I find it curious that most things that we think were created just yesterday are ideas that have been around for quite some time (kind of what happens in fashion). The Internet is a powerful tool for mainstreaming things and make them appear new even though it’s not the case. I guess we are just the fools that believe in everything.
Like the first emojis were born in the 80’s, so did GIFs. GIFs have been around for 31 years! (I know, they pass the 30 crisis by now).
So where did GIFs came from and why?
GIF stands for Graphics Interchange Format, and it’s a file format created in 1987 by Steve Wilhite of Compuserve.
The main advantage is that it can be compressed into a light file while still having 256 colors instead of black and white (back in the days). By using Graphics Control Extension to manipulate the GIF, it also became animated through timed delays of images.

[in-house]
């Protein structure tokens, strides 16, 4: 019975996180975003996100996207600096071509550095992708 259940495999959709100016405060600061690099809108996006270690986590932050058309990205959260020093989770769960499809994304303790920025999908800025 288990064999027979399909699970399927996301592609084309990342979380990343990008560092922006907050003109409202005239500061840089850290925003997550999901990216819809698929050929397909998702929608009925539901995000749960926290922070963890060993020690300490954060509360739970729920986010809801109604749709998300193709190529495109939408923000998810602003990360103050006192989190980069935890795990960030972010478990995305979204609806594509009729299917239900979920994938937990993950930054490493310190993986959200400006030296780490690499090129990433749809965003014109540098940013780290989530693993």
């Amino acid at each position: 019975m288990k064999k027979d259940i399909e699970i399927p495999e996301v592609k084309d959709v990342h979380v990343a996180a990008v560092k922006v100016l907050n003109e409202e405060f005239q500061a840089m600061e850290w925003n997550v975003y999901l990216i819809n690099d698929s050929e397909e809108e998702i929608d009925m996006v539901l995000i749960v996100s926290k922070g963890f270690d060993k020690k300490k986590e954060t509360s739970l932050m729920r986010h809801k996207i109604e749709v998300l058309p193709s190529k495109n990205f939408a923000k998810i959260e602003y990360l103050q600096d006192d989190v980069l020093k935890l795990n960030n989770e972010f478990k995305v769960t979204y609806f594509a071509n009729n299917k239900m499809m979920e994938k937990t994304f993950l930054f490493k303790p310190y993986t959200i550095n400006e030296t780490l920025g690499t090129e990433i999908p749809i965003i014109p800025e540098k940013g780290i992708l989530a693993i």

However, there was a legal battle for its patent, and as a result, they commercialized it with a fee. Never-less to say, people boycotted the GIF and chose PNG instead, even though it was a static format in comparison.
The rise of the GIF and it’s recent popularity
Early web users adopted GIFs as a different, funny way of communicating on their websites and Tumblr pages. Under construction signs, loading bars and t-rex were very popular in the begging, around the 2000’s.
Also, mainstream culture contributed to maximizing their use. The “peanut butter jelly time” song with the dancing banana on Family Guy is an example that comes to my mind (if you aren’t familiar with it, be careful because the music sticks to your brain).
Nowadays, seems like there’s no stopping the GIF mania. There are GIFs for every taste and personality, and a common practice is to turn celebrities and events into GIFs as a way of critical communication.
From Instagram to Twitter and everywhere in between, either they are retro looking, cute and innocent or come directly from recent events, the GIF is alive and well.
Also published on Medium.